In a recent response to the ongoing boycott of Target due to their offering of LGBT-oriented apparel for children, Senator Ted Cruz (R-Texas) expressed his skepticism on whether the boycott could be sustained.
This skepticism comes amidst reports indicating that the firm has suffered a significant market value drop of around $10 billion.
Bud Light and Target boycotts are different – Cruz
Cruz drew a comparison to Bud Light’s experience, saying, “What really came to bite Bud Light is that wasn’t a hard boycott. It’s difficult for nobody on planet Earth if you were going to order a Bud Light to say, ‘I’ll have a Coors Light.’ That’s a very simple substitution.”
Applying this analogy to Target, he questioned the ease and longevity of the boycott, given the accessibility of Target stores and the convenience it offers many shoppers.
Cruz further commented, “I will say Targets are located in a lot of areas and very convenient for a lot of shoppers. So we’ll see if this becomes a persistent consequence or not,”
Furthermore, he shared his observation that conservatives have usually not been very successful with boycotts.
Supporting his point, Cruz mentioned the backlash and subsequent boycotts of the NFL and the NBA due to the adoption of Black Lives Matter-style slogans and some players kneeling during the national anthem.
These boycotts, however, lost steam as people were unwilling to give up the excitement of cheering on their favorite sports teams.
Disney boycott ran out of steam
Disney was another corporation that faced a conservative-led boycott following its criticism of a bill backed by Florida Governor Ron DeSantis. This bill prohibited teachers from instructing on sexual orientation or gender identity from kindergarten to third grade.
Yet, the boycott had a limited impact due to Disney’s unique offerings and the lack of alternatives, as explained by Cruz.
Highlighting the unique situation, Target finds itself in, Brayden King, a professor of management and organizations at Northwestern University’s Kellogg School of Management, said, “Target, as Ted Cruz said, is not just a product that you’re buying. It’s a place where you’re shopping and buying lots of different products”.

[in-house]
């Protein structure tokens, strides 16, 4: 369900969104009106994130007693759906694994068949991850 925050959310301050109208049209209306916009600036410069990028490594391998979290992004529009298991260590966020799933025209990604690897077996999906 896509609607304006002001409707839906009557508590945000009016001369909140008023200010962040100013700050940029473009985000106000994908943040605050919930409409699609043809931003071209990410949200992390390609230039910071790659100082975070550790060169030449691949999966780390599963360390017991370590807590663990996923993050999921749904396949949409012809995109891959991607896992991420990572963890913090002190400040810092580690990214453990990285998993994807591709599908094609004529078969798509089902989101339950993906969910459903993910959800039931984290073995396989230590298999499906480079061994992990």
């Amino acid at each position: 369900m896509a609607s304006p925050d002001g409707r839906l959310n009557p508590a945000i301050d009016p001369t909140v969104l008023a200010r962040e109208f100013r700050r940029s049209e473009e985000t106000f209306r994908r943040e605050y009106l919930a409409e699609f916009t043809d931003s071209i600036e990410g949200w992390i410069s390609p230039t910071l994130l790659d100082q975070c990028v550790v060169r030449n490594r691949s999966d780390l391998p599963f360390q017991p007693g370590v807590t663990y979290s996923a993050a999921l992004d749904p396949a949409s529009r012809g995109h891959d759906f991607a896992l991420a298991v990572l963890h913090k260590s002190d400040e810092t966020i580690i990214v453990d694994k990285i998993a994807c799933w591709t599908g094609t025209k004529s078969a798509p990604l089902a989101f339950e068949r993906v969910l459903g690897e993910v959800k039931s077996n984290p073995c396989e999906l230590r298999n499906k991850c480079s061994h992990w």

“Many consumers just don’t have other options to go to besides Target.”
Target’s stock took a hit when the boycott started, dropping from $160.96 a share to $138.93 per share, indicating a valuation loss of $10.1 billion, according to an analysis by the New York Post.
The boycott was triggered by the company selling “PRIDE” clothing for children, including newborns. Conservative commentators and Republican lawmakers have been vocal critics, including Candace Owens, who stated, “Target has been an openly perverted company for a long time – many million times worse than Bud Light and worthy of being boycotted out of existence.”
Target responds to allegations and threats
In response to these allegations, Target announced that it would relocate some of the controversial items to other parts of its stores. Furthermore, it claimed its employees and locations were under threat.
Included in the criticized collection were infant products like onesies with pro-LGBT slogans and designs, such as the text “Bien Proud,” and images that included LGBT rainbows, hearts, and transgender flag colors.
In addition to clothing, Target also stocks child-oriented LGBT books in its inventory, which includes titles like “Bye Bye, Binary” and “What Are Your Words?”
These controversies have made Target a focal point in the ongoing discourse over LGBT rights and children’s education. Whether the company can weather this storm and whether the boycott will have a lasting impact remains to be seen.